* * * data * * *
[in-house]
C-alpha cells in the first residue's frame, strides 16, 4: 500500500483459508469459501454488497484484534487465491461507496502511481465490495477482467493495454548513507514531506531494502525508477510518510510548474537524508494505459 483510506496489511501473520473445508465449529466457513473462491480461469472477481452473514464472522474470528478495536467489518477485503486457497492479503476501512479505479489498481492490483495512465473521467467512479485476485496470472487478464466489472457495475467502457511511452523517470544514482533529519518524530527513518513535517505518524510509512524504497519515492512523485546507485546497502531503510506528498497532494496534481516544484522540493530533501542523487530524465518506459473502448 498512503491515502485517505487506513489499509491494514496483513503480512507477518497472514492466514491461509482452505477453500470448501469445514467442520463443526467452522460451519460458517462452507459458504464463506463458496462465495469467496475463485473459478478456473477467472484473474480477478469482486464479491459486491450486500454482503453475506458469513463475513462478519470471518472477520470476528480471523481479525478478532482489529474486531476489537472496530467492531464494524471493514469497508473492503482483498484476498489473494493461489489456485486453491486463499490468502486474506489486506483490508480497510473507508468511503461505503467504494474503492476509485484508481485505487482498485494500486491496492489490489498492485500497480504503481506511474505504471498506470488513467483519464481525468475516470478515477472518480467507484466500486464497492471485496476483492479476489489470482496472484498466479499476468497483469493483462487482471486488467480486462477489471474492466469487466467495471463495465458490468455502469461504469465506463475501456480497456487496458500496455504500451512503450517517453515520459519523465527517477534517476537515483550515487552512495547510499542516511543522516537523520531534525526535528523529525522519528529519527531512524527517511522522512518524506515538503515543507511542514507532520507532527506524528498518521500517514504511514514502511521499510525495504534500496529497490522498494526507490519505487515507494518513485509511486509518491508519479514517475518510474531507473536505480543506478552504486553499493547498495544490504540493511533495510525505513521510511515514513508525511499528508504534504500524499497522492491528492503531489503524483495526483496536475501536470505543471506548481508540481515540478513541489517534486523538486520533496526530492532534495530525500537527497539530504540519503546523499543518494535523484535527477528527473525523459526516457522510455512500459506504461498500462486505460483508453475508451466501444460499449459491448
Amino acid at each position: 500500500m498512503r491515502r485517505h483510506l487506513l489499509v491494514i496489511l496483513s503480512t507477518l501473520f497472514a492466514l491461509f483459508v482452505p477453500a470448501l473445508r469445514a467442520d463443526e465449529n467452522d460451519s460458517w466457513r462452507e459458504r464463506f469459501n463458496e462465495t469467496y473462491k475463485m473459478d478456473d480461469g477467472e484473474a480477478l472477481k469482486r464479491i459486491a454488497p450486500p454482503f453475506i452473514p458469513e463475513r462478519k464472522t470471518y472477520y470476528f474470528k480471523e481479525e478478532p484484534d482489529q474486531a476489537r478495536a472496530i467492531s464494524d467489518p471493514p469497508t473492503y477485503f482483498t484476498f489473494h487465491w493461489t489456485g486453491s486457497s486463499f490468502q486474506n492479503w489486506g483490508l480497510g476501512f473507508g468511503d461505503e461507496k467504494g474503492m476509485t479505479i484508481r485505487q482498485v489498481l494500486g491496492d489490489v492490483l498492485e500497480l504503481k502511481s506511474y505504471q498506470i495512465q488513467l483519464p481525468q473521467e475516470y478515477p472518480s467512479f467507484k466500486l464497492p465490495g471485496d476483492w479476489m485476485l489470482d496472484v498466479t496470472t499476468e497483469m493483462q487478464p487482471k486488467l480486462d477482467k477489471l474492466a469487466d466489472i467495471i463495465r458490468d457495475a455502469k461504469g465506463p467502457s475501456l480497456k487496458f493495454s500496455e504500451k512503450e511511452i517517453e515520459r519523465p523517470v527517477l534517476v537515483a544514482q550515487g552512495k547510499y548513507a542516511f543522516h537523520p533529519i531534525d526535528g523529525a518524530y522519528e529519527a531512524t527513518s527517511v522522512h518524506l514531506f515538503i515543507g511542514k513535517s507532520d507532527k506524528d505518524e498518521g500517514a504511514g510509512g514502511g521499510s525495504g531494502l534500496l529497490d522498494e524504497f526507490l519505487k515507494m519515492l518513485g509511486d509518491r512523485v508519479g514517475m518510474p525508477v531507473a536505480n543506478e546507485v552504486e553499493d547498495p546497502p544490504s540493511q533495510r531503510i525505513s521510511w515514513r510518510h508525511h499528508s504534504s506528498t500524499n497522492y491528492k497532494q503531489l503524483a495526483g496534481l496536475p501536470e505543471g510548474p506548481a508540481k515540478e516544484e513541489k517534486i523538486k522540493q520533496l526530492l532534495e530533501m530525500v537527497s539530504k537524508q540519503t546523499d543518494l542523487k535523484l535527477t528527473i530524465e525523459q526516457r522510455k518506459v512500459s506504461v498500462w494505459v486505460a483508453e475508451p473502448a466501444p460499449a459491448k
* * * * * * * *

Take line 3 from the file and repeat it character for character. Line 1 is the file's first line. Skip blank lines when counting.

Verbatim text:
Amino acid at each position: 500500500m498512503r491515502r485517505h483510506l487506513l489499509v491494514i496489511l496483513s503480512t507477518l501473520f497472514a492466514l491461509f483459508v482452505p477453500a470448501l473445508r469445514a467442520d463443526e465449529n467452522d460451519s460458517w466457513r462452507e459458504r464463506f469459501n463458496e462465495t469467496y473462491k475463485m473459478d478456473d480461469g477467472e484473474a480477478l472477481k469482486r464479491i459486491a454488497p450486500p454482503f453475506i452473514p458469513e463475513r462478519k464472522t470471518y472477520y470476528f474470528k480471523e481479525e478478532p484484534d482489529q474486531a476489537r478495536a472496530i467492531s464494524d467489518p471493514p469497508t473492503y477485503f482483498t484476498f489473494h487465491w493461489t489456485g486453491s486457497s486463499f490468502q486474506n492479503w489486506g483490508l480497510g476501512f473507508g468511503d461505503e461507496k467504494g474503492m476509485t479505479i484508481r485505487q482498485v489498481l494500486g491496492d489490489v492490483l498492485e500497480l504503481k502511481s506511474y505504471q498506470i495512465q488513467l483519464p481525468q473521467e475516470y478515477p472518480s467512479f467507484k466500486l464497492p465490495g471485496d476483492w479476489m485476485l489470482d496472484v498466479t496470472t499476468e497483469m493483462q487478464p487482471k486488467l480486462d477482467k477489471l474492466a469487466d466489472i467495471i463495465r458490468d457495475a455502469k461504469g465506463p467502457s475501456l480497456k487496458f493495454s500496455e504500451k512503450e511511452i517517453e515520459r519523465p523517470v527517477l534517476v537515483a544514482q550515487g552512495k547510499y548513507a542516511f543522516h537523520p533529519i531534525d526535528g523529525a518524530y522519528e529519527a531512524t527513518s527517511v522522512h518524506l514531506f515538503i515543507g511542514k513535517s507532520d507532527k506524528d505518524e498518521g500517514a504511514g510509512g514502511g521499510s525495504g531494502l534500496l529497490d522498494e524504497f526507490l519505487k515507494m519515492l518513485g509511486d509518491r512523485v508519479g514517475m518510474p525508477v531507473a536505480n543506478e546507485v552504486e553499493d547498495p546497502p544490504s540493511q533495510r531503510i525505513s521510511w515514513r510518510h508525511h499528508s504534504s506528498t500524499n497522492y491528492k497532494q503531489l503524483a495526483g496534481l496536475p501536470e505543471g510548474p506548481a508540481k515540478e516544484e513541489k517534486i523538486k522540493q520533496l526530492l532534495e530533501m530525500v537527497s539530504k537524508q540519503t546523499d543518494l542523487k535523484l535527477t528527473i530524465e525523459q526516457r522510455k518506459v512500459s506504461v498500462w494505459v486505460a483508453e475508451p473502448a466501444p460499449a459491448k